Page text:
“The TWD Division would be a great start for tribal members to engage in job searching and take full advantage of our networking not limited to other tribal programs or other tribal Nation programs but also the local job centers within each of the Wisconsin counties and the eleven workforce development boards and their workforce development agencies,” suggested Collins.

     The employment services can include job connections, in-house workshops, assistance with completing job applications and online applications, resume customization, mock interviews and interview preparation, and cover letter completion.  In addition, for those residing outside of Wisconsin, the TWD Division assists with linking applicants to a local workforce development agency in their field of work within their State.

     The supportive services that the 477 program offers include gas vouchers, assistance with purchasing uniforms, specialized shoes or boots, and tools (no power tools).  Other benefits are approved on a case-by-case basis.  Applicants must be enrolled in the 477 program before starting employment to receive these services.

     Similarly, the TWD Division’s supportive services include assistance with work attire, outdoor clothing, footwear, essential tools, and personal safety equipment.  Specialized tools, power tools, computers, and transportation are not included.  Transportation comprises gas, public transport such as city buses, trolleybuses, trams or light rail, passenger trains, rapid transit, taxis, and similar services such as Uber and Lyft.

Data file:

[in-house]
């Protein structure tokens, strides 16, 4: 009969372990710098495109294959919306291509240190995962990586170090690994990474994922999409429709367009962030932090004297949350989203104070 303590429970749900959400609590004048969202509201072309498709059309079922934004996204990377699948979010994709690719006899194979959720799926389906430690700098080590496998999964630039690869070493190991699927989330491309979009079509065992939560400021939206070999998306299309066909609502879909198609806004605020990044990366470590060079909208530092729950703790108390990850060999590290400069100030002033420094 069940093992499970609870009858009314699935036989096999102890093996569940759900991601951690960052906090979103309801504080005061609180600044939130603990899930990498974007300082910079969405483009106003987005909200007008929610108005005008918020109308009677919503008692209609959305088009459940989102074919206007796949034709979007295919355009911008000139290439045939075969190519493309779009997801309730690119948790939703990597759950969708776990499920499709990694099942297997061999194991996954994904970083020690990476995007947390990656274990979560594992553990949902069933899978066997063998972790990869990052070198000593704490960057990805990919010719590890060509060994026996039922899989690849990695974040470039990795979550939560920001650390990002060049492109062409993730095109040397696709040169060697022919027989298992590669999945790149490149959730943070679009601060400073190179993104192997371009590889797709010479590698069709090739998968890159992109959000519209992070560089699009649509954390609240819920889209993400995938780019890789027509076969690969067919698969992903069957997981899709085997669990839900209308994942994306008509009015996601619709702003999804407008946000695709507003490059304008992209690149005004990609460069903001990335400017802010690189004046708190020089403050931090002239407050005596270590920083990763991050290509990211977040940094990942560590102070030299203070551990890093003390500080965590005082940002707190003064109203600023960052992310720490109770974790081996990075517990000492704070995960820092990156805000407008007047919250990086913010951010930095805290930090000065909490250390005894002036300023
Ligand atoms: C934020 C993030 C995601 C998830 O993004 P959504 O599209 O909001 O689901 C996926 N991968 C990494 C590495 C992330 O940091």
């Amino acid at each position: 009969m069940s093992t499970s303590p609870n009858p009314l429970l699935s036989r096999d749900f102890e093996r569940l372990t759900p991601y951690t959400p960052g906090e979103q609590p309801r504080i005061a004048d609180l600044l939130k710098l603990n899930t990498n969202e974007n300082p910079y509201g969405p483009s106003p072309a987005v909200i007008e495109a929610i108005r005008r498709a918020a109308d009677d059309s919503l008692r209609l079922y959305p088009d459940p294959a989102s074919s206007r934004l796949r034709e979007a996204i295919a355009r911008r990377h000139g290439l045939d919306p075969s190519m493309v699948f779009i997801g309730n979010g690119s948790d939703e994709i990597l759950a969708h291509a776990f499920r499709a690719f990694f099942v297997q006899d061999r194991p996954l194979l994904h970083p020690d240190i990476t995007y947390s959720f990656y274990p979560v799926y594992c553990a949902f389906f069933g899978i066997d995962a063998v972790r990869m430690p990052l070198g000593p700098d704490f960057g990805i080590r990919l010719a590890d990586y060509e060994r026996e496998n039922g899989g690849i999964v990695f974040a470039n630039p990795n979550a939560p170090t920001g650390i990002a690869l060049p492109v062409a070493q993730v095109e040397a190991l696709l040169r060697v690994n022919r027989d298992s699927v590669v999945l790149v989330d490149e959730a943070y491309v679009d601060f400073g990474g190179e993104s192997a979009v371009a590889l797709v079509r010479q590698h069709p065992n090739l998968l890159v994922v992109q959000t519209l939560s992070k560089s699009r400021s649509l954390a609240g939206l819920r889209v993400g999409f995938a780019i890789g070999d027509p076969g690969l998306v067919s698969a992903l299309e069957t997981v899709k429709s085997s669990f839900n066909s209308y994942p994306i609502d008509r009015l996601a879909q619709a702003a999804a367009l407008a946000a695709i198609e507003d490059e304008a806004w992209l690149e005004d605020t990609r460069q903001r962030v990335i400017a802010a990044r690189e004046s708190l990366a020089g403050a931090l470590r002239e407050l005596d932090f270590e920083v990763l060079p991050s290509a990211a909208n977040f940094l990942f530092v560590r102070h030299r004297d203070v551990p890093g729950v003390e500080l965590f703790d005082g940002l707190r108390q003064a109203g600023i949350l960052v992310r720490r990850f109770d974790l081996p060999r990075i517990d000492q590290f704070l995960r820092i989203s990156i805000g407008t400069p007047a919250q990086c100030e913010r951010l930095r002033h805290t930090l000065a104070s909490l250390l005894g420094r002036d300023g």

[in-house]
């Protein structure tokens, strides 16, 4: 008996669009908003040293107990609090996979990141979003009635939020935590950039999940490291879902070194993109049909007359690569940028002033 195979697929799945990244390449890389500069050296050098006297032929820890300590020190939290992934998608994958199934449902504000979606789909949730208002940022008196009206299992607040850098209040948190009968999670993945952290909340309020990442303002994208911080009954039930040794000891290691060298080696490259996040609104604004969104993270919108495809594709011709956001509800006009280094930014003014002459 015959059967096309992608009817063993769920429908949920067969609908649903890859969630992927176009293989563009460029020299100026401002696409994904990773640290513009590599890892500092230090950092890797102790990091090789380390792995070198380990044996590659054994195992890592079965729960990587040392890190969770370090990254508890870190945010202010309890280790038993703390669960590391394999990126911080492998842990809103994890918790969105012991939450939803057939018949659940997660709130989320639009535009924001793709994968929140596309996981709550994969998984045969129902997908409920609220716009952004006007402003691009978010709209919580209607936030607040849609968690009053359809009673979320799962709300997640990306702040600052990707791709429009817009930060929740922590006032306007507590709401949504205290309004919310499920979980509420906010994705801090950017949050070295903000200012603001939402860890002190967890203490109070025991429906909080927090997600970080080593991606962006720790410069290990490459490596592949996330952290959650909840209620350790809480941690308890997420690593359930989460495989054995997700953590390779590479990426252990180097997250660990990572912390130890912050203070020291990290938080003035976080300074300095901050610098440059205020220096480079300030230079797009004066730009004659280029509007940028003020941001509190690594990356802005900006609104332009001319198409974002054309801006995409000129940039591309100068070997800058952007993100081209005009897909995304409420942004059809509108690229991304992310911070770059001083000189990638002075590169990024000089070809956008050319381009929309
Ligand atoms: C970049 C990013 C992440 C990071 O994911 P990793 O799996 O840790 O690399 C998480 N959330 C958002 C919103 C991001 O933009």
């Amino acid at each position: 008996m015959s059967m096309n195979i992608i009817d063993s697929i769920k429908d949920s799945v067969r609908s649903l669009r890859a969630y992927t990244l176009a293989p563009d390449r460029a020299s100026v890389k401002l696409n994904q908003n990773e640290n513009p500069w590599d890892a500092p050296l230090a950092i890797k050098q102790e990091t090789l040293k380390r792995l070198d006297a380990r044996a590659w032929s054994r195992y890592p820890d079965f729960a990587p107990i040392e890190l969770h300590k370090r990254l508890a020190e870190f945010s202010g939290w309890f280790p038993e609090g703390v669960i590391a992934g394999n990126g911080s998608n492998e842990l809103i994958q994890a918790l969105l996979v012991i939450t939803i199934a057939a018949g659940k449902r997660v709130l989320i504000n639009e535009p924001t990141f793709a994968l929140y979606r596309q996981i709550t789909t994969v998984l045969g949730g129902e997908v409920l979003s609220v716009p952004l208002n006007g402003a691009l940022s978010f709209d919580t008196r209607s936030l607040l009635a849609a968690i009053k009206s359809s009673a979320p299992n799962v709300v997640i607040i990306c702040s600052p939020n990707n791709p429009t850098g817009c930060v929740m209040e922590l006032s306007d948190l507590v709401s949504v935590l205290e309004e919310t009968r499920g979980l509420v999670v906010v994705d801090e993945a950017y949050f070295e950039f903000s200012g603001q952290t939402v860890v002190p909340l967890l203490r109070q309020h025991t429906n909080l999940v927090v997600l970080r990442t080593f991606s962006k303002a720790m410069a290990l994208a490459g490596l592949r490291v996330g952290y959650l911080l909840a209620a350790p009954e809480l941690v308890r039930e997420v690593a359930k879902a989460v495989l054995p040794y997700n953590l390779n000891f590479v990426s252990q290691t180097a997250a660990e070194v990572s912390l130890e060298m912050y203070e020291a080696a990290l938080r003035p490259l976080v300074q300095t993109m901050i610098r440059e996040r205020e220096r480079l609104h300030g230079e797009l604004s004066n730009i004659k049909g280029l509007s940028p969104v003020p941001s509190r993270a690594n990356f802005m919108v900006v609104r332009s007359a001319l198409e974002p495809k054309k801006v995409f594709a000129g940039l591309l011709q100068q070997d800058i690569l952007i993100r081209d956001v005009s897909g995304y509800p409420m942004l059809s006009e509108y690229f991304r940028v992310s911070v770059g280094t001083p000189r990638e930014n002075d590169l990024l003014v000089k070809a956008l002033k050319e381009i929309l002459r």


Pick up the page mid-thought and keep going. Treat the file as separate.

The 477 program also offers a classroom training program.  The program intends to provide classroom training to increase employability in a client’s field of interest.  The program assists with tuition and books for five or fewer credits, specialized training, certifications, and workshops.

     Along those same lines, the TWD Division offers financial assistance for training, education, and Continuing Education Units.  These funds can help pay for tuition, lodging, fees, and books.  Also, the program assists with reimbursement for certifications and licensures.

     “Assistance may be approved if the requestor has provided a well written statement regarding the benefits of attending,” explained William Collins.  “This statement is the basis for request approval.  The statement must be provided to obtain training or classes that are necessary to improve the employability or to help maintain employment or advancement of the requestor.  The statement helps to provide insight for a decision if the person is ineligible for funding through the Ho-Chunk Nation Higher Education Division or other tribal or State program or ineligible for Federal Student Aid.”